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Managers

Phase II, Election IX

Ned Hanlon PhotoAs we approach the end of our manager project – just two more to induct after today – we see the same thing that we saw with the players. As most people could predict, those who get in don’t have tremendously better cases than those who are out. And with managers, we don’t have numbers, debatable as they may be, that we trust as much as our numbers for players. Offensive WAR is fairly easy to trust. And even if defensive WAR isn’t, managers present different challenges. Was the manager himself great, did he just have great players, or did he find a way to get greatness out of only good talent? For us anyway, that’s harder to figure.

In any case, we’re almost there. Today we add Ned Hanlon to the Hall of Miller and Eric. And we’ll also present one obituary. As with Clark Griffith as a player, Clark Griffith as a manager falls just short. If the HoME were 10% larger than the Hall, perhaps he’d be in both wings. Alas.

As always, here are your updates.

Walter Alston      Miller Huggins     Frank Selee
Sparky Anderson    Tony La Russa      Billy Southworth
Cap Anson          Al Lopez           Casey Stengel
Fred Clarke        Connie Mack        Joe Torre
Bobby Cox          Joe McCarthy       Earl Weaver
Leo Durocher       John McGraw        Dick Williams
Ned Hanlon         Bill McKechnie  

Two spots left, and there are just six managers we’re still considering. For those who are especially observant, you’ll notice Pat Moran is again under consideration. The winner of the 1915 pennant with Philadelphia and the 1919 World Series with Cincinnati, maybe, possibly, was let go too soon. Among players we wrote an obituary for Roy Campanella but later decided to enshrine him. Perhaps we’ll do the same for Moran? Time will tell.

                                                          G>	WS    Flags
                  Yrs     From       W      L       %   .500    Won   Won    Teams
===================================================================================
Frank Chance	   11	1905-1923    946    648	  .593	 298     2     4       3
Whitey Herzog	   18	1973-1990   1281   1125	  .532	 156	 1     3       4
Tommy Lasorda	   21	1976-1996   1599   1439	  .526	 160	 2     4       1
Billy Martin	   16	1969-1988   1253   1013	  .553	 240	 1     2       5
Pat Moran           9   1915-1923    323    257   .557    66     1     2       2
Harry Wright	   23	1871-1893   1225    885	  .581	 340	 0     6       4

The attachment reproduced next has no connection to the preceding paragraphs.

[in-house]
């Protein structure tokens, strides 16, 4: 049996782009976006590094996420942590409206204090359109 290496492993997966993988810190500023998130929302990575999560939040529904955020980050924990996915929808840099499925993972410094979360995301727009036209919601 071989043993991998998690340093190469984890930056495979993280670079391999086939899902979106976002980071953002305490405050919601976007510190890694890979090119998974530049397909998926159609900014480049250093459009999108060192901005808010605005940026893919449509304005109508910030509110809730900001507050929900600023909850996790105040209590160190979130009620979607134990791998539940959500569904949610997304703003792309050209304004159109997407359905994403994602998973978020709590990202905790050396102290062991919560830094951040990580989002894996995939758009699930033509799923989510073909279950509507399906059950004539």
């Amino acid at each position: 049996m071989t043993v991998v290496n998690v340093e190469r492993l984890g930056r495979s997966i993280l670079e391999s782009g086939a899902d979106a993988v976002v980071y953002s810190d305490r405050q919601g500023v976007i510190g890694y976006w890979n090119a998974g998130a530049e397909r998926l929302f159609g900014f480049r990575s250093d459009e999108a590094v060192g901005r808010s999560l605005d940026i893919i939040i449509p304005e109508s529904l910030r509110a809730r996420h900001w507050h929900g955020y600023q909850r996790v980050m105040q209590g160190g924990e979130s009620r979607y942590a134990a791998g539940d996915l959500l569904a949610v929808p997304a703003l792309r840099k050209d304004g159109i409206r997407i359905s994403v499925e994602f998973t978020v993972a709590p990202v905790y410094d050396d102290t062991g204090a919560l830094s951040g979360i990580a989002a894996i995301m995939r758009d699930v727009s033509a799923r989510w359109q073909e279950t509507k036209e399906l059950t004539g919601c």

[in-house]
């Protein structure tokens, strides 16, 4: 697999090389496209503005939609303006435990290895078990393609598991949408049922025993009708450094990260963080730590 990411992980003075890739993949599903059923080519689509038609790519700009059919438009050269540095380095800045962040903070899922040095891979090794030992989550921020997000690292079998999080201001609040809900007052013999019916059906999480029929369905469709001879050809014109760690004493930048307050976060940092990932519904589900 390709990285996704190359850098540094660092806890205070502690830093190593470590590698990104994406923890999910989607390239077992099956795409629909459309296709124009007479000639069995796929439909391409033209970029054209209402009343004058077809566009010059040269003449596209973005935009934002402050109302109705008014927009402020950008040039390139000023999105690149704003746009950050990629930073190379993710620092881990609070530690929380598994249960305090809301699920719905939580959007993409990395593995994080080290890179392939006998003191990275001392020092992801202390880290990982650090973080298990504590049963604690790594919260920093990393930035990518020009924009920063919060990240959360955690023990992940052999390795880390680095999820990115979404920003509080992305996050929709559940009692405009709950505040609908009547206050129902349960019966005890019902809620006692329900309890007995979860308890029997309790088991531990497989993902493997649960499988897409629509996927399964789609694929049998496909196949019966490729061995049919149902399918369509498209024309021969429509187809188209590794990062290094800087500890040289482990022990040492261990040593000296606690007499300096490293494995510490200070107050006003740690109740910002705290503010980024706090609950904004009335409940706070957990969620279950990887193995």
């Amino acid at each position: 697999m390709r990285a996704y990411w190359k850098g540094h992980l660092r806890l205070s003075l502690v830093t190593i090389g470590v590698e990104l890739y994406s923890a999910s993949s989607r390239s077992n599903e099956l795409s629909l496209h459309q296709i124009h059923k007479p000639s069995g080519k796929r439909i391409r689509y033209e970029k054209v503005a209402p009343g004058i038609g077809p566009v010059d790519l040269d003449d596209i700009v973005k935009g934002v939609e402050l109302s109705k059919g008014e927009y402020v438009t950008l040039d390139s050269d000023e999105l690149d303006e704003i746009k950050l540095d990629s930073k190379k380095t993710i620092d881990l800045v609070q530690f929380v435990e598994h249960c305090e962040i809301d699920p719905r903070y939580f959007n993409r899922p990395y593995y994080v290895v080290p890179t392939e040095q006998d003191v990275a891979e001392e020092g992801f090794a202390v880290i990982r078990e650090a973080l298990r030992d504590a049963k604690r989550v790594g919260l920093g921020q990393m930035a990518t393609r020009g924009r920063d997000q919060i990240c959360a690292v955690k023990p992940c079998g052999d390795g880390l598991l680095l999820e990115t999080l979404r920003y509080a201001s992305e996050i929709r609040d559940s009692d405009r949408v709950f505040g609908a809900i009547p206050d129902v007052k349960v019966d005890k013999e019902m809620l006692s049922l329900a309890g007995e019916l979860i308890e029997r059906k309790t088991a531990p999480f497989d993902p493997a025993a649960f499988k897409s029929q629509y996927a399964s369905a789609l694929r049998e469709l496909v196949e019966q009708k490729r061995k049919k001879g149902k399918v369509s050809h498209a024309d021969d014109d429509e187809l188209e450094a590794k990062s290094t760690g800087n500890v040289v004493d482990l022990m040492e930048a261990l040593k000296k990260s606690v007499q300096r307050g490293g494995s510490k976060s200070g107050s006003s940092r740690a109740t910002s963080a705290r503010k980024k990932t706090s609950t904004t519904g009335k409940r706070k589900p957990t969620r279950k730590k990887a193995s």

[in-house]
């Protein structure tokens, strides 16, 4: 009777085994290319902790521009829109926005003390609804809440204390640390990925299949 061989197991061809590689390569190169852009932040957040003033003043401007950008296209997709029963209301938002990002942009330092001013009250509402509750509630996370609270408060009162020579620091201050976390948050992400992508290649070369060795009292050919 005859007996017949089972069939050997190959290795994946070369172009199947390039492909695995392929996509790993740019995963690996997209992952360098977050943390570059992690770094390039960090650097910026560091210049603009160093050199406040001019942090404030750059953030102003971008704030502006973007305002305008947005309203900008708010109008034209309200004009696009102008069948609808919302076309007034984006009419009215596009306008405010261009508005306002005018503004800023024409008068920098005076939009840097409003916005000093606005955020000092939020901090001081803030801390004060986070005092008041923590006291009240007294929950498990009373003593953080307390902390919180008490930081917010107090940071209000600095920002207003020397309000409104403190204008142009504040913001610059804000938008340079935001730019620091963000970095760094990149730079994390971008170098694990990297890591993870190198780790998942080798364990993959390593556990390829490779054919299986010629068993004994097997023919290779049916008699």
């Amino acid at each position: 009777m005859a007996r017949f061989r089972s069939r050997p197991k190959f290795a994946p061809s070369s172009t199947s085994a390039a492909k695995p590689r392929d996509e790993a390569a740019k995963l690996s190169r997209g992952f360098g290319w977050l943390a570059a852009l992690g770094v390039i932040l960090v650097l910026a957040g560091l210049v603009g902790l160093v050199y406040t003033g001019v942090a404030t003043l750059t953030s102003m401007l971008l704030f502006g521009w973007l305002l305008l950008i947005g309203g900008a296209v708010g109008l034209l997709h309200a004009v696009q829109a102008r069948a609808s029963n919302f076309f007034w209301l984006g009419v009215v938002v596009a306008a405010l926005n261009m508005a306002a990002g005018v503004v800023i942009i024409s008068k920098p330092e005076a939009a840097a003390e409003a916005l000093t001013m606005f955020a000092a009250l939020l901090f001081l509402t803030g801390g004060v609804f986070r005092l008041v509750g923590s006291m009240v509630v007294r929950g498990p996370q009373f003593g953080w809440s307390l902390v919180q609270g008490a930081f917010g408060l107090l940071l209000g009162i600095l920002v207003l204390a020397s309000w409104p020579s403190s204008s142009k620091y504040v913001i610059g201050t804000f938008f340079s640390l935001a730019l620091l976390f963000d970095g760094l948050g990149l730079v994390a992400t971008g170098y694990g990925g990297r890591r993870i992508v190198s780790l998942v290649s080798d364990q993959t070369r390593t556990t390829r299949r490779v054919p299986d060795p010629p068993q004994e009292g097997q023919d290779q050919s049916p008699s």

Hall of Miller and Eric

Sometimes referred to as “The Father of Modern Baseball” Ned Hanlon led five teams over nineteen seasons, gaining his most fame with the National League’s Baltimore Orioles and Brooklyn Superbas. He brought innovations like the hit-and-run and Baltimore Chop into prominence and put tremendous pressure on his opponents. A more appropriate nickname for Hanlon might be “The Father of All Managers”. John McGraw, Connie Mack, and Miller Huggins all played for him. And HoMErs Casey Stengel, Billy Southworth, Bill McKechnie, Leo Durocher, Joe Torre, Tony La Russa, Dick Williams, Earl Weaver, and Bobby Cox all have their managerial family trees trace back to Hanlon. The Baltimore Orioles finished eighth in his first season there; then they won three straight pennants. After moving to Brooklyn, Hanlon immediately turned that team around. The 1898 Bridegrooms won 54 games and finished tenth. When Hanlon got their, their name and their fortunes changes. The Superbas won 101 games and their first of two NL pennants under Hanlon. Overall Hanlon won 1313 games, five pennants, and posted a .530 winning percentage. Clearly he’s one of the greatest managers ever to grace the dugout.

Obituaries

Clark GriffithMy highest ranked player who is eligible for, but not in, the HoME is Clark Griffith. So I was very excited to see that he has an impressive managerial record as well. Over 20 seasons, he won 1491 games at a .522 rate. He’s 22nd all-time in wins, and only twelve managers can say that they topped Griffith in both wins and winning percentage. Further, almost no other pitcher ever served as a player/manager. Griffith was unique. His leadership skills are unquestioned. As one of the main organizers of the American League, convincing many NL greats to jump to the new Junior Circuit. Unfortunately for Griffith’s HoME case, he just didn’t win much. After an AL pennant in his first year managing, 1901 with the White Sox, Griffith never finished first again for the White Sox, Highlanders, Reds, or Senators. Maybe Griffith’s HoME chances aren’t over though. As the only person ever in the game to act as a player, a manager, and an owner for at least 20 seasons, there’s a chance we find a way to elect him as a combination candidate. But that day is not today.

Twenty down and just two managers to go. Next week we’ll get within one.

Miller

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Discussion

4 thoughts on “Phase II, Election IX

  1. With only 2 selections remaining, have you decided where you’re headed next (Negro Leagues, executives, umps, etc) yet? Always interesting stuff and I’d like to see it continue.
    v

    Posted by verdun2 | February 5, 2016, 8:07 am
  2. Next will be pioneers and executives. There are 28 in the Hall, so we have some work to do!

    Posted by Miller | February 5, 2016, 8:34 am
  3. There are some easy calls. Abner Doubleday is wrong, of course. And there are some glaring omissions I don’t want to reveal yet, which will make the early part of the project easy enough. But the later HoMErs will be pretty difficult to determine, no doubt.

    Posted by Miller | February 5, 2016, 9:07 am

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